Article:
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When I was doing a lot of teaching I faced constant pressure to find relevant materials and approaches to use in my class. There was never enough time to search through or vet as many resources as I would have liked.
What would have been helpful was to have someone feeding me consistent, regular news and ideas that I could grab as needed. It often doesn’t help when people present you with a whole program or an integrated approach, becuase let’s face it, your teaching materials have to fit into uniqe time frames and learning objectives. You’ve got to put your own spin on it. Usually you just need kernels you can work up as needed.
So here’s the first installment…
I read recently over on Inhabitat about a new card deck that helps you learn about sustainability. It’s the latest deck in a history of design-oriented card decks. I’ve written about them as activist tools, but here I’m suggesting them as a teaching resource.
1. Eco Innovator’s Design Play Cards are aimed at helping people learn about sustainabilty for design by taking “players” through defining the problem, exploring solutions, and applying strategies for sustainability. You can download the cards for free, or order a printed set. These could be used for a short exercise, or as prompts through a longer brief.
2. Dan Lockton’s Design with Intent toolkit contains 101 Cards, each with a pattern for influencing behavior through design. Here the aim is to become more conscious of how designers can influence behavior to address social and environmental issues. These cards are available for free download, but you can also order printed cards. The cards offer 8 lenses through which to see influence, ranging from architecture and errorproofing to interaction and cognitive. As an example, the strategies under “architecture” include:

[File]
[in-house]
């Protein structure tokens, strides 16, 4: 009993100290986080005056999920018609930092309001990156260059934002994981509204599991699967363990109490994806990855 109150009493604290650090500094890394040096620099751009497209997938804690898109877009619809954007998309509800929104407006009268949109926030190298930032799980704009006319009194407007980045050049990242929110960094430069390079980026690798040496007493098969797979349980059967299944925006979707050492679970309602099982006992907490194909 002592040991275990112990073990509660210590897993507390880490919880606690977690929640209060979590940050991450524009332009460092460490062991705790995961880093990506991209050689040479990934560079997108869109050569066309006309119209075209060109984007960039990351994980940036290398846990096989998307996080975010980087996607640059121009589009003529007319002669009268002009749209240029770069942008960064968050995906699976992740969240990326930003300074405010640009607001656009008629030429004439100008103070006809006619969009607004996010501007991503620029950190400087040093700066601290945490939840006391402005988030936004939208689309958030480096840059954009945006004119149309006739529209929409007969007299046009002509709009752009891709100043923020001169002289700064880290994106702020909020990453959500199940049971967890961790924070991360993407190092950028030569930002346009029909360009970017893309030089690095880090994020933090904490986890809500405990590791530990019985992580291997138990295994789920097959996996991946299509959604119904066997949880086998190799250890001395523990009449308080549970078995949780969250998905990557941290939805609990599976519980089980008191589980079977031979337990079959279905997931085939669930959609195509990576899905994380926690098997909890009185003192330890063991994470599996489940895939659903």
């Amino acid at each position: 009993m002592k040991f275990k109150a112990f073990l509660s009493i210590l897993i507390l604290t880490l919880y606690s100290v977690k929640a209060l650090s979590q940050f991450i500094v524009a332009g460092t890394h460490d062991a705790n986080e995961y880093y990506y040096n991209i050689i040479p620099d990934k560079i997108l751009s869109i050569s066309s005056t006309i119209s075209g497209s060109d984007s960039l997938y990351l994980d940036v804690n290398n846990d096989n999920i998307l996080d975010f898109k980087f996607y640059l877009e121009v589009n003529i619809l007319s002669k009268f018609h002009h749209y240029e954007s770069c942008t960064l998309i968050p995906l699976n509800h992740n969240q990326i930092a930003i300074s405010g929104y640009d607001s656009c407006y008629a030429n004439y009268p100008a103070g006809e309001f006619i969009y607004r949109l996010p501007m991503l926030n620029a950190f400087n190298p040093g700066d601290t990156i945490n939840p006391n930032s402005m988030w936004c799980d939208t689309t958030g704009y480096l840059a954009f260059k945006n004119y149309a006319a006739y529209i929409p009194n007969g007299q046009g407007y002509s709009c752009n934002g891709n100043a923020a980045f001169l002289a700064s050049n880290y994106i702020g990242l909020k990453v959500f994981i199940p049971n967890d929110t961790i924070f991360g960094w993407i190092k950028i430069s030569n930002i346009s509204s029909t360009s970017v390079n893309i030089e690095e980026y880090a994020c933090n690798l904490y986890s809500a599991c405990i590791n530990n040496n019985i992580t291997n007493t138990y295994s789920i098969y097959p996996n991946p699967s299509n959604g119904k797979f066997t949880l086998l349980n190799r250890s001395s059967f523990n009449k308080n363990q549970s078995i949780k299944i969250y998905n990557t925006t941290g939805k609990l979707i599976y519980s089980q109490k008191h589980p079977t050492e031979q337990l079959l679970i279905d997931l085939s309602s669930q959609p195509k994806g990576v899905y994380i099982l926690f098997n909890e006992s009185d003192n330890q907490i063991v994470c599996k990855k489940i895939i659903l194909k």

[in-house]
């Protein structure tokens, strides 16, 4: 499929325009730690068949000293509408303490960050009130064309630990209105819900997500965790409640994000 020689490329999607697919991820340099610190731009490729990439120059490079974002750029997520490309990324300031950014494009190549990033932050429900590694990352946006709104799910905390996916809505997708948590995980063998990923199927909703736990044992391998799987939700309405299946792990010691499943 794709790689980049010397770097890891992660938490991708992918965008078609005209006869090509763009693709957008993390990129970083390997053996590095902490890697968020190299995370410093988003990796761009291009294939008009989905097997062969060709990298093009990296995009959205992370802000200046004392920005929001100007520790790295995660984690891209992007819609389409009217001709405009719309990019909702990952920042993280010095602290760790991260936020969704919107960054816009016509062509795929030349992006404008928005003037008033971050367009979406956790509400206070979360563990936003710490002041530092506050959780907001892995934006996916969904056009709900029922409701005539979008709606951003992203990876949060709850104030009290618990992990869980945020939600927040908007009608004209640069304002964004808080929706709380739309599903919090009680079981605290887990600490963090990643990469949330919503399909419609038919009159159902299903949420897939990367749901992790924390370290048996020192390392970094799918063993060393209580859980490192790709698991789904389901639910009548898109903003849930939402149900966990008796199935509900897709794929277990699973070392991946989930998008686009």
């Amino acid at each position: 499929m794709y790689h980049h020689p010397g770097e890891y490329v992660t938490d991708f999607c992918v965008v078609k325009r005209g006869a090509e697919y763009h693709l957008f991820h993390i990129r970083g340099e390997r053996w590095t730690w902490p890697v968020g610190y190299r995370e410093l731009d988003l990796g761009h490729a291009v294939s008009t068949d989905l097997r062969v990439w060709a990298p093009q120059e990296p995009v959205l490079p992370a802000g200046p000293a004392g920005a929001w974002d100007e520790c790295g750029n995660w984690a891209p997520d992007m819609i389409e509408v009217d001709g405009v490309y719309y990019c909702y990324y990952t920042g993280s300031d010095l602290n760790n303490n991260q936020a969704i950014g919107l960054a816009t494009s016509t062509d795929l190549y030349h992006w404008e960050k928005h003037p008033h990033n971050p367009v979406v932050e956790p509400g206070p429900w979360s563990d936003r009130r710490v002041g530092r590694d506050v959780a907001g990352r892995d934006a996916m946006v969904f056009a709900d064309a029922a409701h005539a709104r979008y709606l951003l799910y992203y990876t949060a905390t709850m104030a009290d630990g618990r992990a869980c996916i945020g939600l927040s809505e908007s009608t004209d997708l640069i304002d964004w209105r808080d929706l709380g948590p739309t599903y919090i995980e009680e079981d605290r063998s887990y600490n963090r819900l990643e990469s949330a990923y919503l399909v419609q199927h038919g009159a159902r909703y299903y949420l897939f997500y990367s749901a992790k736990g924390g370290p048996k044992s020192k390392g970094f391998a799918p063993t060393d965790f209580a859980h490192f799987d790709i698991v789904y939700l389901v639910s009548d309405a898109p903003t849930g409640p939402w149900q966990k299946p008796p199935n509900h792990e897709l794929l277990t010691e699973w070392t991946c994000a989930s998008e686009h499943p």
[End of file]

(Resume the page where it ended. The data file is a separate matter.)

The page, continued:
Angles | Converging & diverging | Conveyor belts | Feature deletion | Hiding things | Material properties | Mazes | Pave the cowpaths | Positioning | Roadblock | Segmentation & spacing | Simplicity
Like the first set, these could be used for a short exercise, or as prompts through a longer brief. In an exercise, different groups could work with different lenses on the same brief and report back to the group.
3. Jane Wolff’s hand drawn Delta Primer Playing Cards available from William Stout Publishers analyze and describe the competing interests among water, land and people in the delta, where the Sacramento and San Joaquin Rivers meet in California. These cards (I’ve written more detail here) would suit a class exploring urban and rural landscape and long term landscape evolution and environmental conservation. They could work well as a guide for students conducting their own layered, complex analysis of a site or landscape.
Have any card decks to recommend? Let us know in the comments!
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